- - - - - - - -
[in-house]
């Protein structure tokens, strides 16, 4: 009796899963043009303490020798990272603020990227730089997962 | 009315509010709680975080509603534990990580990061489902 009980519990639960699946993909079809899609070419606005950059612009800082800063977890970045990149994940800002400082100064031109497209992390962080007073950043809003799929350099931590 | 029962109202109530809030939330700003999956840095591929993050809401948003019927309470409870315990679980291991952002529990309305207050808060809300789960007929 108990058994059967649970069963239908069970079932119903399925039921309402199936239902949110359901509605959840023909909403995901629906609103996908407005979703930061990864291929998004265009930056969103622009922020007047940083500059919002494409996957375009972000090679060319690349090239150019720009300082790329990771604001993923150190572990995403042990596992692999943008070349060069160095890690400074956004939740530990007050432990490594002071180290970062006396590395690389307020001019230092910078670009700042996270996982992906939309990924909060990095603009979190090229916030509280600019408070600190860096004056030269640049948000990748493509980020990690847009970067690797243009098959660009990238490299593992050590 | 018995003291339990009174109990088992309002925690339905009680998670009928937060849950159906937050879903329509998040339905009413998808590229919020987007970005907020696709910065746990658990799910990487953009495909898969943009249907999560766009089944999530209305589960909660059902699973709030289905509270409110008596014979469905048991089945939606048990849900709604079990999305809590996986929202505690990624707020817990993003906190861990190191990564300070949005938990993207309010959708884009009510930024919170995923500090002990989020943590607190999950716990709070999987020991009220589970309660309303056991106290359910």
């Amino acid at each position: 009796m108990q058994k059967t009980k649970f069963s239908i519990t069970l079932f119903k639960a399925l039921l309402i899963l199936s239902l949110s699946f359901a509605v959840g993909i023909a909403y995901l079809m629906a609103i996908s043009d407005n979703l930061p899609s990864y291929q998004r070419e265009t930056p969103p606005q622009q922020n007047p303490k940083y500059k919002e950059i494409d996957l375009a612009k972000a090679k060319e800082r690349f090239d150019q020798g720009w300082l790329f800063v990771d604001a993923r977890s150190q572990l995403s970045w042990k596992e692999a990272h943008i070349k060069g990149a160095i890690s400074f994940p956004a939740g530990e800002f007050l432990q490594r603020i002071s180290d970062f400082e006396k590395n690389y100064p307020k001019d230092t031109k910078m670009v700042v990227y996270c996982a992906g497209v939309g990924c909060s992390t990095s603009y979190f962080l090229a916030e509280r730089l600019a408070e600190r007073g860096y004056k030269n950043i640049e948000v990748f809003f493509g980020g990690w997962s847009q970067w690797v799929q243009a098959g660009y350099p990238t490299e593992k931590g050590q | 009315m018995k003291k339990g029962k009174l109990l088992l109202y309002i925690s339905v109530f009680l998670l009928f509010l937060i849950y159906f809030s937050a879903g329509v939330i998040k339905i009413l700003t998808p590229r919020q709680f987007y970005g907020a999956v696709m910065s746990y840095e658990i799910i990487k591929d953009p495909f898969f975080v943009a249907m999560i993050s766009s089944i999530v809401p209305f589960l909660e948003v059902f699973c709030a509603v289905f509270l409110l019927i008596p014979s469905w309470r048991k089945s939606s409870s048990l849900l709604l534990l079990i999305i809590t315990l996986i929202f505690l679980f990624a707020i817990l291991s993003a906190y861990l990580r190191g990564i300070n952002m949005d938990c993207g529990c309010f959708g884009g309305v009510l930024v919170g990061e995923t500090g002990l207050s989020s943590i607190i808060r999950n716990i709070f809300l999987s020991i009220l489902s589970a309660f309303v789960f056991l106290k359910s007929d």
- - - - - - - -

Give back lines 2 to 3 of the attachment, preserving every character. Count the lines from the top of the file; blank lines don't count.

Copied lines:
């Protein structure tokens, strides 16, 4: 009796899963043009303490020798990272603020990227730089997962 | 009315509010709680975080509603534990990580990061489902 009980519990639960699946993909079809899609070419606005950059612009800082800063977890970045990149994940800002400082100064031109497209992390962080007073950043809003799929350099931590 | 029962109202109530809030939330700003999956840095591929993050809401948003019927309470409870315990679980291991952002529990309305207050808060809300789960007929 108990058994059967649970069963239908069970079932119903399925039921309402199936239902949110359901509605959840023909909403995901629906609103996908407005979703930061990864291929998004265009930056969103622009922020007047940083500059919002494409996957375009972000090679060319690349090239150019720009300082790329990771604001993923150190572990995403042990596992692999943008070349060069160095890690400074956004939740530990007050432990490594002071180290970062006396590395690389307020001019230092910078670009700042996270996982992906939309990924909060990095603009979190090229916030509280600019408070600190860096004056030269640049948000990748493509980020990690847009970067690797243009098959660009990238490299593992050590 | 018995003291339990009174109990088992309002925690339905009680998670009928937060849950159906937050879903329509998040339905009413998808590229919020987007970005907020696709910065746990658990799910990487953009495909898969943009249907999560766009089944999530209305589960909660059902699973709030289905509270409110008596014979469905048991089945939606048990849900709604079990999305809590996986929202505690990624707020817990993003906190861990190191990564300070949005938990993207309010959708884009009510930024919170995923500090002990989020943590607190999950716990709070999987020991009220589970309660309303056991106290359910």
């Amino acid at each position: 009796m108990q058994k059967t009980k649970f069963s239908i519990t069970l079932f119903k639960a399925l039921l309402i899963l199936s239902l949110s699946f359901a509605v959840g993909i023909a909403y995901l079809m629906a609103i996908s043009d407005n979703l930061p899609s990864y291929q998004r070419e265009t930056p969103p606005q622009q922020n007047p303490k940083y500059k919002e950059i494409d996957l375009a612009k972000a090679k060319e800082r690349f090239d150019q020798g720009w300082l790329f800063v990771d604001a993923r977890s150190q572990l995403s970045w042990k596992e692999a990272h943008i070349k060069g990149a160095i890690s400074f994940p956004a939740g530990e800002f007050l432990q490594r603020i002071s180290d970062f400082e006396k590395n690389y100064p307020k001019d230092t031109k910078m670009v700042v990227y996270c996982a992906g497209v939309g990924c909060s992390t990095s603009y979190f962080l090229a916030e509280r730089l600019a408070e600190r007073g860096y004056k030269n950043i640049e948000v990748f809003f493509g980020g990690w997962s847009q970067w690797v799929q243009a098959g660009y350099p990238t490299e593992k931590g050590q | 009315m018995k003291k339990g029962k009174l109990l088992l109202y309002i925690s339905v109530f009680l998670l009928f509010l937060i849950y159906f809030s937050a879903g329509v939330i998040k339905i009413l700003t998808p590229r919020q709680f987007y970005g907020a999956v696709m910065s746990y840095e658990i799910i990487k591929d953009p495909f898969f975080v943009a249907m999560i993050s766009s089944i999530v809401p209305f589960l909660e948003v059902f699973c709030a509603v289905f509270l409110l019927i008596p014979s469905w309470r048991k089945s939606s409870s048990l849900l709604l534990l079990i999305i809590t315990l996986i929202f505690l679980f990624a707020i817990l291991s993003a906190y861990l990580r190191g990564i300070n952002m949005d938990c993207g529990c309010f959708g884009g309305v009510l930024v919170g990061e995923t500090g002990l207050s989020s943590i607190i808060r999950n716990i709070f809300l999987s020991i009220l489902s589970a309660f309303v789960f056991l106290k359910s007929d």